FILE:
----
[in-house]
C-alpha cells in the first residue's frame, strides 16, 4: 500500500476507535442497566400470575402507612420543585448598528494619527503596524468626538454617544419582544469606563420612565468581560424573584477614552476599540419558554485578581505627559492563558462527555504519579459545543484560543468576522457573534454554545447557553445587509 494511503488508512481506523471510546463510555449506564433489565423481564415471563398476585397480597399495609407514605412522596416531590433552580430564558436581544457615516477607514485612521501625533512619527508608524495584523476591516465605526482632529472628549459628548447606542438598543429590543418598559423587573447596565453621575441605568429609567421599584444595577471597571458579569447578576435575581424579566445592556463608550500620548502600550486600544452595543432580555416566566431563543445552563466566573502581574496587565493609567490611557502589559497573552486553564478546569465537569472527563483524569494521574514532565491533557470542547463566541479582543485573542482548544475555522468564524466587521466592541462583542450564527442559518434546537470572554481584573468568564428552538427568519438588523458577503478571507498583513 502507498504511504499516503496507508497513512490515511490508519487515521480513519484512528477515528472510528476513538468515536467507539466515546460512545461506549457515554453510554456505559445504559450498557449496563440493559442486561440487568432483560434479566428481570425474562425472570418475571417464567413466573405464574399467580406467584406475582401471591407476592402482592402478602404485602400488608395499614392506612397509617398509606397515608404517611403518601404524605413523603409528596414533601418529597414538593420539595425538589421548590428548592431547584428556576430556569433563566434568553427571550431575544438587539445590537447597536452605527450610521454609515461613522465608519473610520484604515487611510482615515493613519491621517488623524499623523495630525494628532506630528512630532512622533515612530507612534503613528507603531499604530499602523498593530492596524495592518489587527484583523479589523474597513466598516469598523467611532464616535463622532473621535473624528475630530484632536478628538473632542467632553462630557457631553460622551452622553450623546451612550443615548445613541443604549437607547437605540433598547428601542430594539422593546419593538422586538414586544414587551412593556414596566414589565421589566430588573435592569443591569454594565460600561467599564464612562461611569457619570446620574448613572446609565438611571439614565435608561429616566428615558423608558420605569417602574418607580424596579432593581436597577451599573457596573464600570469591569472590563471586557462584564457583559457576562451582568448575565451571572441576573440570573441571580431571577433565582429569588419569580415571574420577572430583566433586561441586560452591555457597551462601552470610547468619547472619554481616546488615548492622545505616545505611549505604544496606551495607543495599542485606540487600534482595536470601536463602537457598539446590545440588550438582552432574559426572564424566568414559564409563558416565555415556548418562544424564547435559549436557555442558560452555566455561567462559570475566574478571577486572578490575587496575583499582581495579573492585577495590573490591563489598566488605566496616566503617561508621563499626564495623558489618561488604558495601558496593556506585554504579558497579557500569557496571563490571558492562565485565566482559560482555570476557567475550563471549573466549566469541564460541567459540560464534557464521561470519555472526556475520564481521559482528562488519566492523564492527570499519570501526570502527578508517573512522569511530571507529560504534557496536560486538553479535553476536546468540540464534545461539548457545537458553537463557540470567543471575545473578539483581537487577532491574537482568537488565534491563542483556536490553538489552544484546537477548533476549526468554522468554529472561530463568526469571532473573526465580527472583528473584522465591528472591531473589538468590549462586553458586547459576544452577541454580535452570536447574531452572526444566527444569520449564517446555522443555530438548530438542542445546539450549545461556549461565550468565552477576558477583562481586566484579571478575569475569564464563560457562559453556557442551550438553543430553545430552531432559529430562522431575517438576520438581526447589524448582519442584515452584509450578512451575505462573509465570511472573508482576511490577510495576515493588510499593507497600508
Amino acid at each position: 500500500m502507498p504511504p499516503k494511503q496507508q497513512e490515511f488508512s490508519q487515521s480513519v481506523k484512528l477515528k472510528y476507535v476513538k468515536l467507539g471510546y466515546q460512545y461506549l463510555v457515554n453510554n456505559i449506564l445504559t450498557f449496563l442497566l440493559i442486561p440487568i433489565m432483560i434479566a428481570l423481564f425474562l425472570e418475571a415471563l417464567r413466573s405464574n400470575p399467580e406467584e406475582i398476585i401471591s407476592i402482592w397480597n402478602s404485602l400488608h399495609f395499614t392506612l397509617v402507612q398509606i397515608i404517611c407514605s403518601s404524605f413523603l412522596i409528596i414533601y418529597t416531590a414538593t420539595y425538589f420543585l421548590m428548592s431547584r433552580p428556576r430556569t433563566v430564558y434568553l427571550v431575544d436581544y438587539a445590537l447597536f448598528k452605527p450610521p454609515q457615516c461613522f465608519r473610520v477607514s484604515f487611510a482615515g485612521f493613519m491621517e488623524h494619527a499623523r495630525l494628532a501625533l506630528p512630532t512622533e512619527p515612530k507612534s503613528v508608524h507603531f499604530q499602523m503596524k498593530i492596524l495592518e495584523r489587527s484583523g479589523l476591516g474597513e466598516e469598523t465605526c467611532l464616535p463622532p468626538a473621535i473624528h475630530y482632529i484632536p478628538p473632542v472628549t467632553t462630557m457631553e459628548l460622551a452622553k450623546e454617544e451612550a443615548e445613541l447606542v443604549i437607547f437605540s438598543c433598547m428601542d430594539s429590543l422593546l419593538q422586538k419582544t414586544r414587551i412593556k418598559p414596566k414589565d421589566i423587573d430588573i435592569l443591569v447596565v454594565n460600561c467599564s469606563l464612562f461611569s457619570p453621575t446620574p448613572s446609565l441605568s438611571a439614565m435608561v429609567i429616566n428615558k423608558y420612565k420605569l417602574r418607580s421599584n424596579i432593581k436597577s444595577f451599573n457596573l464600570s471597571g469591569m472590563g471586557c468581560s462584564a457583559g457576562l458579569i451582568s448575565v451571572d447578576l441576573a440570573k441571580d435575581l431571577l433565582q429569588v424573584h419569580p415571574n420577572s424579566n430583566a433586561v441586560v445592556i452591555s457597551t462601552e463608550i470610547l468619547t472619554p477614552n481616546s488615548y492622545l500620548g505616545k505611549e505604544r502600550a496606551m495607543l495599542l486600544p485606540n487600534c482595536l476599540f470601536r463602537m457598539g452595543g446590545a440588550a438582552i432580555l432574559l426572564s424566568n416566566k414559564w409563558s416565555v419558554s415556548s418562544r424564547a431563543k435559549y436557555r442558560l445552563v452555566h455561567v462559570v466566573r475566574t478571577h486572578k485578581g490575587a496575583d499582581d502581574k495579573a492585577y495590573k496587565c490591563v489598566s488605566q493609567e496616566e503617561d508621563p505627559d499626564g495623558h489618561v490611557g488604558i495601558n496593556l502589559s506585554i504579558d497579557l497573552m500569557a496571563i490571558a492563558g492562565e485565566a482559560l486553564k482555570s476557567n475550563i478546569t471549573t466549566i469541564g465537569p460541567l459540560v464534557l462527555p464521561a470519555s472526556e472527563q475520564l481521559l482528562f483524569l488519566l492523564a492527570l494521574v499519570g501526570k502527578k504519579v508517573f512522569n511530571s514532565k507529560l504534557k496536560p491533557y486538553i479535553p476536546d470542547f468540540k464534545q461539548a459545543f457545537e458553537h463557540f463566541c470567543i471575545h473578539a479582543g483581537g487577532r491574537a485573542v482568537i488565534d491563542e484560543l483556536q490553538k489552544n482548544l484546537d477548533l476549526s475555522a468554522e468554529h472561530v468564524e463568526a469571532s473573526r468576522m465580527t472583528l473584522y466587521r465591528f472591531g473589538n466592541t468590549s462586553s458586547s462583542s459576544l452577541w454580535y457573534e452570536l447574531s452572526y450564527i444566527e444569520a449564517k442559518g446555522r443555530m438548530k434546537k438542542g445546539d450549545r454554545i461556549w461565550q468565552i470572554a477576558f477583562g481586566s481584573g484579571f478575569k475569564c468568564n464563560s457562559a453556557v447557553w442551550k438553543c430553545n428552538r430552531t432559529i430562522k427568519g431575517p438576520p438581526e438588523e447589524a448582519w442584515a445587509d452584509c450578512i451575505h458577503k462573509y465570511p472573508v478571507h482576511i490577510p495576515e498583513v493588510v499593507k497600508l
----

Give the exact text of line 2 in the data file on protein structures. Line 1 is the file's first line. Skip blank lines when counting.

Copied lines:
C-alpha cells in the first residue's frame, strides 16, 4: 500500500476507535442497566400470575402507612420543585448598528494619527503596524468626538454617544419582544469606563420612565468581560424573584477614552476599540419558554485578581505627559492563558462527555504519579459545543484560543468576522457573534454554545447557553445587509 494511503488508512481506523471510546463510555449506564433489565423481564415471563398476585397480597399495609407514605412522596416531590433552580430564558436581544457615516477607514485612521501625533512619527508608524495584523476591516465605526482632529472628549459628548447606542438598543429590543418598559423587573447596565453621575441605568429609567421599584444595577471597571458579569447578576435575581424579566445592556463608550500620548502600550486600544452595543432580555416566566431563543445552563466566573502581574496587565493609567490611557502589559497573552486553564478546569465537569472527563483524569494521574514532565491533557470542547463566541479582543485573542482548544475555522468564524466587521466592541462583542450564527442559518434546537470572554481584573468568564428552538427568519438588523458577503478571507498583513 502507498504511504499516503496507508497513512490515511490508519487515521480513519484512528477515528472510528476513538468515536467507539466515546460512545461506549457515554453510554456505559445504559450498557449496563440493559442486561440487568432483560434479566428481570425474562425472570418475571417464567413466573405464574399467580406467584406475582401471591407476592402482592402478602404485602400488608395499614392506612397509617398509606397515608404517611403518601404524605413523603409528596414533601418529597414538593420539595425538589421548590428548592431547584428556576430556569433563566434568553427571550431575544438587539445590537447597536452605527450610521454609515461613522465608519473610520484604515487611510482615515493613519491621517488623524499623523495630525494628532506630528512630532512622533515612530507612534503613528507603531499604530499602523498593530492596524495592518489587527484583523479589523474597513466598516469598523467611532464616535463622532473621535473624528475630530484632536478628538473632542467632553462630557457631553460622551452622553450623546451612550443615548445613541443604549437607547437605540433598547428601542430594539422593546419593538422586538414586544414587551412593556414596566414589565421589566430588573435592569443591569454594565460600561467599564464612562461611569457619570446620574448613572446609565438611571439614565435608561429616566428615558423608558420605569417602574418607580424596579432593581436597577451599573457596573464600570469591569472590563471586557462584564457583559457576562451582568448575565451571572441576573440570573441571580431571577433565582429569588419569580415571574420577572430583566433586561441586560452591555457597551462601552470610547468619547472619554481616546488615548492622545505616545505611549505604544496606551495607543495599542485606540487600534482595536470601536463602537457598539446590545440588550438582552432574559426572564424566568414559564409563558416565555415556548418562544424564547435559549436557555442558560452555566455561567462559570475566574478571577486572578490575587496575583499582581495579573492585577495590573490591563489598566488605566496616566503617561508621563499626564495623558489618561488604558495601558496593556506585554504579558497579557500569557496571563490571558492562565485565566482559560482555570476557567475550563471549573466549566469541564460541567459540560464534557464521561470519555472526556475520564481521559482528562488519566492523564492527570499519570501526570502527578508517573512522569511530571507529560504534557496536560486538553479535553476536546468540540464534545461539548457545537458553537463557540470567543471575545473578539483581537487577532491574537482568537488565534491563542483556536490553538489552544484546537477548533476549526468554522468554529472561530463568526469571532473573526465580527472583528473584522465591528472591531473589538468590549462586553458586547459576544452577541454580535452570536447574531452572526444566527444569520449564517446555522443555530438548530438542542445546539450549545461556549461565550468565552477576558477583562481586566484579571478575569475569564464563560457562559453556557442551550438553543430553545430552531432559529430562522431575517438576520438581526447589524448582519442584515452584509450578512451575505462573509465570511472573508482576511490577510495576515493588510499593507497600508